Cellblock was under renovation when Kohalyk died

The cellblock at the Cranbrook RCMP detachment was under renovation when Collan Kohalyk died following December 24 in-custody incident.

Before (left): The Cranbrook RCMP’s older style cells have metal bars. Collan K0halyk used one of the vertical cross bars to hang himself with his own T-shirt as construction was underway in December 2011 to retrofit half of the cells. After (right): Half the cells at the detachment have now been retrofitted

Before (left): The Cranbrook RCMP’s older style cells have metal bars. Collan K0halyk used one of the vertical cross bars to hang himself with his own T-shirt as construction was underway in December 2011 to retrofit half of the cells. After (right): Half the cells at the detachment have now been retrofitted

The Cranbrook cell block was under renovations when Collan Kohalyk hanged himself in custody on December 24, 2010.

Former Inspector of the Cranbrook RCMP detachment Bryan Edmondson testified at the Coroner’s Inquest on Wednesday, October 10.

Construction had begun on half of the cellblock but had ceased for the Christmas holidays when Kohalyk was brought to the cells under arrest for a domestic assault. Edmondson said a Canada-wide retrofit of all police holding cells had been ordered and the City of Cranbrook had approved a nearly $300,000 renovation of the five out of 10 cells at the RCMP detachment.

“When the cellblock was constructed, this was the standard of the day,” Edmondson said of the existing cells. “Over time the standards have changed and evolved.”

The new retrofit would rid the cellblock of bars and instead use heavy steel doors with viewing windows and repositioned cameras allowing a complete view of each cell.

The cell in which Kohalyk hanged himself has not been retrofitted to this date, but Edmondson said when he retired in February of this year, it was on the City of Cranbrook’s five year budgetary plan to complete the retrofitting of all the cells in the block.

Several policies were changed following Kohalyk’s death 10 days later at Kelowna General Hospital from a brain injury. Edmondson said the camera in cell number one where the incident occurred was repositioned to allow a complete view. Since the renovations were completed, cell number one and the additional old-style cells have only been used by no-risk prisoners when absolutely necessary. High risk prisoners are those with infectious diseases, those that pose a risk of suicide and someone convicted of a long prison sentence for a crime.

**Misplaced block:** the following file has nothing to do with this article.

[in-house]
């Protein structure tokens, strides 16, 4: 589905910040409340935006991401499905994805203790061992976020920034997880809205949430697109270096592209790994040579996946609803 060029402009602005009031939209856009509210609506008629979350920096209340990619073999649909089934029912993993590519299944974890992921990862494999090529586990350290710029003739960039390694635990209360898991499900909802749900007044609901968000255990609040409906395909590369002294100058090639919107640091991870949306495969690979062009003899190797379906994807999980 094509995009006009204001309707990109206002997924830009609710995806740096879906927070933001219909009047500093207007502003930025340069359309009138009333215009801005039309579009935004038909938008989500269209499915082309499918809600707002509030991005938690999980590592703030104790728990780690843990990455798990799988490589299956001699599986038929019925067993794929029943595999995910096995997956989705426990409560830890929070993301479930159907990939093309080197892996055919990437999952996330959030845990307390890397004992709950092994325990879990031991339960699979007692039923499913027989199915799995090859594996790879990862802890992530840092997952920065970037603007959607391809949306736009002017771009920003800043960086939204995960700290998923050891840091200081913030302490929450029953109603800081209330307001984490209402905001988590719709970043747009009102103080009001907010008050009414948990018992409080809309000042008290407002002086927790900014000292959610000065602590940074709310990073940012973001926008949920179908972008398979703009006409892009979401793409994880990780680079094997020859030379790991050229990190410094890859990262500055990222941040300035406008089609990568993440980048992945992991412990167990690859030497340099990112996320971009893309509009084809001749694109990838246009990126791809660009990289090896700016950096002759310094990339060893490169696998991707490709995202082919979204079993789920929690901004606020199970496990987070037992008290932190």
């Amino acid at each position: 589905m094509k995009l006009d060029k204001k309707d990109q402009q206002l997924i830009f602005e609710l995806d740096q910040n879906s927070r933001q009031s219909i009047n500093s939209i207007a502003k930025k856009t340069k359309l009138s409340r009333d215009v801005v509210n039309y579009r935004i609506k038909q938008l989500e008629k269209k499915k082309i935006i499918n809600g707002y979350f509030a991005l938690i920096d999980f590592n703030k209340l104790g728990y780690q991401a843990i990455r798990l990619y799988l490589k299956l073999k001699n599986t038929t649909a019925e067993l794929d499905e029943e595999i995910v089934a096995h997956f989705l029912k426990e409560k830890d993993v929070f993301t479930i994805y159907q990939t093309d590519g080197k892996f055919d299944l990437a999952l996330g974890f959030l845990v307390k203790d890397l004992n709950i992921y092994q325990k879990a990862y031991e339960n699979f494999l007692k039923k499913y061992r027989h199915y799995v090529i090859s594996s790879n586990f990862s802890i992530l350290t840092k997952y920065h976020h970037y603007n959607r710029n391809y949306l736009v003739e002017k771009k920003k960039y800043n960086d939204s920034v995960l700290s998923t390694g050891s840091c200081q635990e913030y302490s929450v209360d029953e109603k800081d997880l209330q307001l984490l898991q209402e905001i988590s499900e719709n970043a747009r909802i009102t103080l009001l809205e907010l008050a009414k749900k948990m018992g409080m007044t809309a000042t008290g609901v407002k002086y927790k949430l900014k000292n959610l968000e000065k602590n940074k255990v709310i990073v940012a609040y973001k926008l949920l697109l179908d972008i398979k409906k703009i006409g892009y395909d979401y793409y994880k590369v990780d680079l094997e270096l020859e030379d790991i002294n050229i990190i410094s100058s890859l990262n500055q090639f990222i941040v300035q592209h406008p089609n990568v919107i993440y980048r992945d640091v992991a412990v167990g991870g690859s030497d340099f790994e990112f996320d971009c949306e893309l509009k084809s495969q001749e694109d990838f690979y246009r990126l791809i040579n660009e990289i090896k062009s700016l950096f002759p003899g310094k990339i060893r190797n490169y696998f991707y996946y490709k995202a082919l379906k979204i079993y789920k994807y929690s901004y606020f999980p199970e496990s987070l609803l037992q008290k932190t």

On Tuesday, RCMP members involved with the arrest of Kohalyk all stated they had no previous knowledge of mental illness or risk of suicide when they arrested the man.

The family told a different story when they testified Wedesday. Kohalyk’s mother Irene Kohalyk said her son was diagnosed as bi-polar as an adult and had struggled with addiction. He spent time in rehab facilities on three separate occasions and had been assaulted and hospitalized three times throughout his struggles. Edmondson said RCMP members do not have access to any medical records and a restraining order placed on Kohalyk by his former girlfriend a month before the domestic assault arrest was the first time he had contact with the police.

The cellblocks were targeted for renovations in September 2009 – more than a year before Kohalyk arrived at the cells – and construction began on December 13, 2010. It ceased on December 17 for the Christmas break. The new cells became operational in spring of 2011.

During the renovations, Edmondson did a usage study of the cellblock, and determined that in 2008 five cells or less were needed 79 per cent of the time. The need to use all 10 cells arose only 0.5 per cent of the time and a total of 1,000 to 1,200 prisoners are housed each year at the detachment. The largest capacity the cells have ever seen was 17 people in 2009.

After Kohalyk’s death, Edmondson examined the Closed Circuit Television (CCTV) coverage and determined there was a blind spot in cell one that he had never noticed in his 10 years of personal daily checks of the cells. He said when he views the cells on the camera he was often paying attention to what the subject was doing rather than the area of coverage of the camera. He said there is no policy that states guards must physically check the cells a certain number of times, but said he expects it happens 50 per cent of the time. Guards now have to report if they physically checked or looked on the CCTV monitors.

Kohalyk used his own T-shirt to hang himself, and the inquest heard Tuesday that RCMP officers had refrained from removing clothing that he had stripped off because he was being combative and violent.

Edmondson admitted when probed by the jury that there is no policy that encourages more frequent checks by guards for those prisoners who have removed their clothing. He said it was common for prisoners to remove their clothing and later put it back on.

“All clothing poses a risk,” Edmondson said. “The ideal situation would be no clothing but I don’t think that’s practical.”

He told the jury that those prisoners who are flagged as possibly suicidal are given jumpsuits that tear easily and cannot support the weight of a person. The jury asked if it may be possible for all prisoners to wear the jumpsuits, but Edmondson said that would still put officers at risk with violent prisoners, and would be difficult as they often shuttle people to court and back.

Other changes to the cells after Kohalyk’s death was the removal of the vertical bars where it was structurally feasible. Prisoners are now double bunked in these cells if they must be used, with the expectation that the cellmate could intervene or alert a guard if an incident occurs.

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